How many leaders do you know?
In your day to day life, you might deal with leaders in the classroom, the workplace, at events, clubs, meetings, or social activities. These leaders help make whatever you are doing, seeing, or attending, happen. But how do you know they are leaders? They (most likely) aren’t wearing a bright green badge that says “Leader”. Yet, you can pick them out of a crowd. That’s because you’ve picked up – whether at work, school, or the home – what types of traits most leaders have.
But great leaders aren’t most leaders.
Owyang found that effective leaders had four traits in common:
- A clear, shared vision;
- The commitment to see it through;
- Enablement to get the task done; and
- Accountability put in place.
Let’s make like break dancers and break it down.
All leaders have a team to steer. The difference between all leaders and effective leaders is the shared vision amongst the leaders’ team. Owyang thinks of leadership like a ship – everyone on the ship has unique duties to keep the ship afloat, but it is the leader’s job to get the ship heading in the right direction. And how does an effective leader do this? By keeping his or her team on the same page when it comes to the vision and mission of a job. An effective leader creates a bond amongst the team by sharing a complete and goal-oriented vision.
Once everyone is on board and working towards the same goal, the leader needs to remain engaged and active in the vision. Losing interest, losing control, or losing sight of the end goal is dangerous to a ship – much like a team at work. Once the leader loses the commitment to complete the job, the team members will soon fall to the wayside as well. An effective leader must keep motivations up and engagement high until the end. As a leader, if you lose interest, what do you think your employees are thinking?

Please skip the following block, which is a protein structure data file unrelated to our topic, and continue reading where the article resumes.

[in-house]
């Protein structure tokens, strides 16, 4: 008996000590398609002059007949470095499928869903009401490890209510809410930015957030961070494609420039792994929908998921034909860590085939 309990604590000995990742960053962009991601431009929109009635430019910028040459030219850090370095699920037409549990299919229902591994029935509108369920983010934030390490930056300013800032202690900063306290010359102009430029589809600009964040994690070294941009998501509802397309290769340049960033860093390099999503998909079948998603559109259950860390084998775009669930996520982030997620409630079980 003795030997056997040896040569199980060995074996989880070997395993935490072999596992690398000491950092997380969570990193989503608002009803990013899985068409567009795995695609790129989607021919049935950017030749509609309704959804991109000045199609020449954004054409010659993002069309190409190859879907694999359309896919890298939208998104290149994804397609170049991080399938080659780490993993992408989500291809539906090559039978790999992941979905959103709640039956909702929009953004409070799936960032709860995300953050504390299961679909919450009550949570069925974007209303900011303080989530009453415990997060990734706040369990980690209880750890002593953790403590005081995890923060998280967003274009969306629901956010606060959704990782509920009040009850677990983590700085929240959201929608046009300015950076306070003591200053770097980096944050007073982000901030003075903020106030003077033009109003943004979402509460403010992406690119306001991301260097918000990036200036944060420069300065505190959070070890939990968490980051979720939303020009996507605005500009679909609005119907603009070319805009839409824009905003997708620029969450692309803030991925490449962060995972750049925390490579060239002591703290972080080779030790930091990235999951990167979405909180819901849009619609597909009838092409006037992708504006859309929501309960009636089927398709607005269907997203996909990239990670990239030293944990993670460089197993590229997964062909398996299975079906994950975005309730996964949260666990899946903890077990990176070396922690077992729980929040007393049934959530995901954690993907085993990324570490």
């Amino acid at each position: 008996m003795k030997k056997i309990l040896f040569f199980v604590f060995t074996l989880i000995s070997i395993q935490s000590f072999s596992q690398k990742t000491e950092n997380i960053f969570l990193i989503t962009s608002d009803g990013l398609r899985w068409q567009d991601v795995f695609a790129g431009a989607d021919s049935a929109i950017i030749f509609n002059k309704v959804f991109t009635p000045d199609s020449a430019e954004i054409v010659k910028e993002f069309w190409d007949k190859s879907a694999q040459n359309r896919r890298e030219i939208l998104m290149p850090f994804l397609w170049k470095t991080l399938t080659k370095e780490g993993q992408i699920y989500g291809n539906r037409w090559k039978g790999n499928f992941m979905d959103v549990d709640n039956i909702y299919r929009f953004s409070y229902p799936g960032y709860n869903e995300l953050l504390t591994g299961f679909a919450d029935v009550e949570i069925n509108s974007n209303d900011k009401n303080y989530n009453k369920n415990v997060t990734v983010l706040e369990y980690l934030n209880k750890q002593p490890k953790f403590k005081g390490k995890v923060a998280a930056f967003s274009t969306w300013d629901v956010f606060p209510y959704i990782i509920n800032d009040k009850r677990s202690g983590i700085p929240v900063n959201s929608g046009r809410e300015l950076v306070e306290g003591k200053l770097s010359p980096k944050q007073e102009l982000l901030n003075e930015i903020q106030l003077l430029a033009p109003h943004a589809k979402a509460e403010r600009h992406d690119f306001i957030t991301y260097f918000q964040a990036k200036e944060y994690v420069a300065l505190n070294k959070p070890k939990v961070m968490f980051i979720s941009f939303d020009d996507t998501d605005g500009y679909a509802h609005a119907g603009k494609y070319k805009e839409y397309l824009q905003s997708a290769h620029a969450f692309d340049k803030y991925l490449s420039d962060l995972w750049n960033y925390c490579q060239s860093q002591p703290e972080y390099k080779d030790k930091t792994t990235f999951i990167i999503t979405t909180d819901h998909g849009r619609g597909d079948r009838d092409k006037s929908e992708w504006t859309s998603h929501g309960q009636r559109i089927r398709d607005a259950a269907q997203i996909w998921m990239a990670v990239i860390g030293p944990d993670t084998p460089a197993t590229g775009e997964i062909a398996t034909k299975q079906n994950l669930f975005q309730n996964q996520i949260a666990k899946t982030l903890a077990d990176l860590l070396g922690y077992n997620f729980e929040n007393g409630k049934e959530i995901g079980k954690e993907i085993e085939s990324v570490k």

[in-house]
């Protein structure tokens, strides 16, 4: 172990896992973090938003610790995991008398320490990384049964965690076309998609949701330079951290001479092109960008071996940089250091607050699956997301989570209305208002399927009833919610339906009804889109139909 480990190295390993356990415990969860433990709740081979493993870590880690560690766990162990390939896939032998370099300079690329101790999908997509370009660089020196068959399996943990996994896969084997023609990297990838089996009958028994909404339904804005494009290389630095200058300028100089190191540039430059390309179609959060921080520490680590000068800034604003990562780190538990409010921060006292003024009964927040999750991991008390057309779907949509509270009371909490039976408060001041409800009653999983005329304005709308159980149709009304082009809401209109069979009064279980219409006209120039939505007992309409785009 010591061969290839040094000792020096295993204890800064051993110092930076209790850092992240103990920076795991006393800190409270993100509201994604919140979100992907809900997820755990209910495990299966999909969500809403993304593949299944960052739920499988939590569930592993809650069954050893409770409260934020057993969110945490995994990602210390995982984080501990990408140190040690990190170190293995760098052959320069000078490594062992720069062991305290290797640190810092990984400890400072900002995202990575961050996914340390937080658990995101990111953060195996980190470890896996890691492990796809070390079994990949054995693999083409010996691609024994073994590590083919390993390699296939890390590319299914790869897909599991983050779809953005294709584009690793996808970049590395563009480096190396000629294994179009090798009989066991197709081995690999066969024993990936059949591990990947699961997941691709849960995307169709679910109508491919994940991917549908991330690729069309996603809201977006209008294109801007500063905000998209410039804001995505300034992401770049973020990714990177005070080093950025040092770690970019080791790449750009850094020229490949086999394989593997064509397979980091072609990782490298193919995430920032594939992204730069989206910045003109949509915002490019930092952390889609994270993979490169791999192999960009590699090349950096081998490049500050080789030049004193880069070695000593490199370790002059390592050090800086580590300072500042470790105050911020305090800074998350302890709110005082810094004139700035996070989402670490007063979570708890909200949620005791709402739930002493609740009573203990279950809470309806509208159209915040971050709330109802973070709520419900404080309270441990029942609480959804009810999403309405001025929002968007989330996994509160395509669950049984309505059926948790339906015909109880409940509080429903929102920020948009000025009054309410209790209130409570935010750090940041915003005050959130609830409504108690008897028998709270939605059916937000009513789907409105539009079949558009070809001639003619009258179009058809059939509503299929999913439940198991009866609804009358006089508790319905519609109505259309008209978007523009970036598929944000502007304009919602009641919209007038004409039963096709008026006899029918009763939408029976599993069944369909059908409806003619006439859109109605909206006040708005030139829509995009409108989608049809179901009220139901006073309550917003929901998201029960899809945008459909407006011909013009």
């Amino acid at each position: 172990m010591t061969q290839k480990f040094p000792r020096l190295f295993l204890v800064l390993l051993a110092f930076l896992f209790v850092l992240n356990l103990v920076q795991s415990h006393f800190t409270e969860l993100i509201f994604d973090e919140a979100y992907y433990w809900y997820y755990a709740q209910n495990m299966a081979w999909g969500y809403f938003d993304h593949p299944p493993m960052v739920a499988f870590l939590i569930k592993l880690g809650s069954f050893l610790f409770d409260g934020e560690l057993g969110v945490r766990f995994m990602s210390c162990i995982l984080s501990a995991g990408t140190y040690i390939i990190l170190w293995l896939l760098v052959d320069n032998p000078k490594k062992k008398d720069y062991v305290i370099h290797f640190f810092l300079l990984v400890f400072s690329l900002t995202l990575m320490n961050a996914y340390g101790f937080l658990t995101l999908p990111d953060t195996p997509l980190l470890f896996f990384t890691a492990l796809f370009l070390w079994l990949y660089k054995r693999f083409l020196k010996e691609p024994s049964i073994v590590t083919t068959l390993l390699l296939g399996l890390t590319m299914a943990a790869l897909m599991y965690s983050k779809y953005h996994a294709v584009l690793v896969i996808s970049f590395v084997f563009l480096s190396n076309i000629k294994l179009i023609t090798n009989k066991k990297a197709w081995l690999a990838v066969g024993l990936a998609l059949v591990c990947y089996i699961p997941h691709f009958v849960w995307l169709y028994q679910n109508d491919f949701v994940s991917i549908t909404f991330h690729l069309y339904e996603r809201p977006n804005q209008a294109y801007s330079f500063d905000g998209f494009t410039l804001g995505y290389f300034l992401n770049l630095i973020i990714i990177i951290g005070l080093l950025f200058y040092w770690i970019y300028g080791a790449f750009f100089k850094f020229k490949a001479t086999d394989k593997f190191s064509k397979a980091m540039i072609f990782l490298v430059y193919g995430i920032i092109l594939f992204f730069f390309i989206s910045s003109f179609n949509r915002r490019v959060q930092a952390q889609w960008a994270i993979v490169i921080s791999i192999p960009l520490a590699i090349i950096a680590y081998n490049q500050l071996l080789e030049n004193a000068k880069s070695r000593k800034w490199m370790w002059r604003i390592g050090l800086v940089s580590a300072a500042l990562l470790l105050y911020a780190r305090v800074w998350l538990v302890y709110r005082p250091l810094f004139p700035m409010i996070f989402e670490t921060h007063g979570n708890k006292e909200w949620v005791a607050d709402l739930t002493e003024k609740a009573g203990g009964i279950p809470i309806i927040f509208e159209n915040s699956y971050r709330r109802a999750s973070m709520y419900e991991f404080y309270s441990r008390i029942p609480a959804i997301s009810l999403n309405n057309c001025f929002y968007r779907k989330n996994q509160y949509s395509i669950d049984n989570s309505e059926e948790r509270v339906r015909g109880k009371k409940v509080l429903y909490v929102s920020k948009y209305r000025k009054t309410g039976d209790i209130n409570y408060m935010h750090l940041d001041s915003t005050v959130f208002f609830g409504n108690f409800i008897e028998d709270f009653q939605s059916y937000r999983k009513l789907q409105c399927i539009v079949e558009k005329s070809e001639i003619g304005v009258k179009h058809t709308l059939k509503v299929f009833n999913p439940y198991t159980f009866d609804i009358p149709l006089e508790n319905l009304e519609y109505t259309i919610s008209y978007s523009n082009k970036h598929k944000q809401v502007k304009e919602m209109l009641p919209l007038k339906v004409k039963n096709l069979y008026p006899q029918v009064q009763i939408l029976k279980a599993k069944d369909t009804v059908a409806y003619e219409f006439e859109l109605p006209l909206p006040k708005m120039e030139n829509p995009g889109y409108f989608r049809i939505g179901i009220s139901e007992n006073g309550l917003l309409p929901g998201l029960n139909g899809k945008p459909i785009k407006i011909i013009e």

If everyone could do every task on their own, there would be no need for leaders. A ship doesn’t steer itself, it requires a whole team. That’s why a leader must make sure that everyone on the team is equipped with the right tools to help steer the ship. Telling someone what to do does not make a good leader. Showing them, providing information, and giving them the right tools to succeed makes a good leader.
What happens when the project loses steam, or runs aground? The leader must be held accountable for his or her team. This wouldn’t scare an effective leader. Why? Because effective leaders have provided the right tools, given the right vision, and motivated the team ahead. So sh*t happens. A leader must realize that times might be tough at work: an employee leaves, the budget is shrunk, or the project is dissolved. An effective leader maintains responsibility and accountability. We all know the blame-game never works at work.
Good leaders create good work environments.
And here at The Good Jobs, we are all about good work!